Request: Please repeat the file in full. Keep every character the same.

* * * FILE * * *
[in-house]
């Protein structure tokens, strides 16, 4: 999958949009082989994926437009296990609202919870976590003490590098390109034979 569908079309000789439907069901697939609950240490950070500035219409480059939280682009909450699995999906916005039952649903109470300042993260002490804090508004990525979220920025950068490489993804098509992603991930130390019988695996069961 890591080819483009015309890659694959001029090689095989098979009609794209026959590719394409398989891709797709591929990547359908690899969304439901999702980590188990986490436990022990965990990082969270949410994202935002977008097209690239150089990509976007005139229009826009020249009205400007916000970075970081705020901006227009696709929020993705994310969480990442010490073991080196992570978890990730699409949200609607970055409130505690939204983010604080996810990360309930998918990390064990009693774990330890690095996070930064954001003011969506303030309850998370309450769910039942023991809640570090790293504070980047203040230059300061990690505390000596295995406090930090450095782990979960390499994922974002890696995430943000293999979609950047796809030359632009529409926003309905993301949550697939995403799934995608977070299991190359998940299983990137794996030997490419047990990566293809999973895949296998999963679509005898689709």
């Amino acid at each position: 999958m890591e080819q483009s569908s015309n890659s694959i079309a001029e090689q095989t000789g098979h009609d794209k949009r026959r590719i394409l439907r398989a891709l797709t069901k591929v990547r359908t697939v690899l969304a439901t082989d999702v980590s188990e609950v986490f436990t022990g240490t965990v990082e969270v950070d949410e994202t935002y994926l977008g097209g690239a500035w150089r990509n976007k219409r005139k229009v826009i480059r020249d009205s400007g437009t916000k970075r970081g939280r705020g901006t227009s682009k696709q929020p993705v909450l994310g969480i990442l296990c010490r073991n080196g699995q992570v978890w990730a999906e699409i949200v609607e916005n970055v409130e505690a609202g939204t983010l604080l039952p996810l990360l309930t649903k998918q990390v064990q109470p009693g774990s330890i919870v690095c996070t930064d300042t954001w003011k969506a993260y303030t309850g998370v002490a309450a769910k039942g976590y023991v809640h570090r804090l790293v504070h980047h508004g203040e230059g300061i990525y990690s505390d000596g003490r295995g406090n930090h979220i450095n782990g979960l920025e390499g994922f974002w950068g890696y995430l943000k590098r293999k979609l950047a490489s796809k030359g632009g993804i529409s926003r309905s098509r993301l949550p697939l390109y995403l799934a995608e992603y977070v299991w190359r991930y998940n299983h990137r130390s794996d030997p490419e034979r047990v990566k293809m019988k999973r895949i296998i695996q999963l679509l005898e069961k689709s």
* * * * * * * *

[in-house]
């Protein structure tokens, strides 16, 4: 999958949009082989994926437009296990609202919870976590003490590098390109034979 569908079309000789439907069901697939609950240490950070500035219409480059939280682009909450699995999906916005039952649903109470300042993260002490804090508004990525979220920025950068490489993804098509992603991930130390019988695996069961 890591080819483009015309890659694959001029090689095989098979009609794209026959590719394409398989891709797709591929990547359908690899969304439901999702980590188990986490436990022990965990990082969270949410994202935002977008097209690239150089990509976007005139229009826009020249009205400007916000970075970081705020901006227009696709929020993705994310969480990442010490073991080196992570978890990730699409949200609607970055409130505690939204983010604080996810990360309930998918990390064990009693774990330890690095996070930064954001003011969506303030309850998370309450769910039942023991809640570090790293504070980047203040230059300061990690505390000596295995406090930090450095782990979960390499994922974002890696995430943000293999979609950047796809030359632009529409926003309905993301949550697939995403799934995608977070299991190359998940299983990137794996030997490419047990990566293809999973895949296998999963679509005898689709």
């Amino acid at each position: 999958m890591e080819q483009s569908s015309n890659s694959i079309a001029e090689q095989t000789g098979h009609d794209k949009r026959r590719i394409l439907r398989a891709l797709t069901k591929v990547r359908t697939v690899l969304a439901t082989d999702v980590s188990e609950v986490f436990t022990g240490t965990v990082e969270v950070d949410e994202t935002y994926l977008g097209g690239a500035w150089r990509n976007k219409r005139k229009v826009i480059r020249d009205s400007g437009t916000k970075r970081g939280r705020g901006t227009s682009k696709q929020p993705v909450l994310g969480i990442l296990c010490r073991n080196g699995q992570v978890w990730a999906e699409i949200v609607e916005n970055v409130e505690a609202g939204t983010l604080l039952p996810l990360l309930t649903k998918q990390v064990q109470p009693g774990s330890i919870v690095c996070t930064d300042t954001w003011k969506a993260y303030t309850g998370v002490a309450a769910k039942g976590y023991v809640h570090r804090l790293v504070h980047h508004g203040e230059g300061i990525y990690s505390d000596g003490r295995g406090n930090h979220i450095n782990g979960l920025e390499g994922f974002w950068g890696y995430l943000k590098r293999k979609l950047a490489s796809k030359g632009g993804i529409s926003r309905s098509r993301l949550p697939l390109y995403l799934a995608e992603y977070v299991w190359r991930y998940n299983h990137r130390s794996d030997p490419e034979r047990v990566k293809m019988k999973r895949i296998i695996q999963l679509l005898e069961k689709s």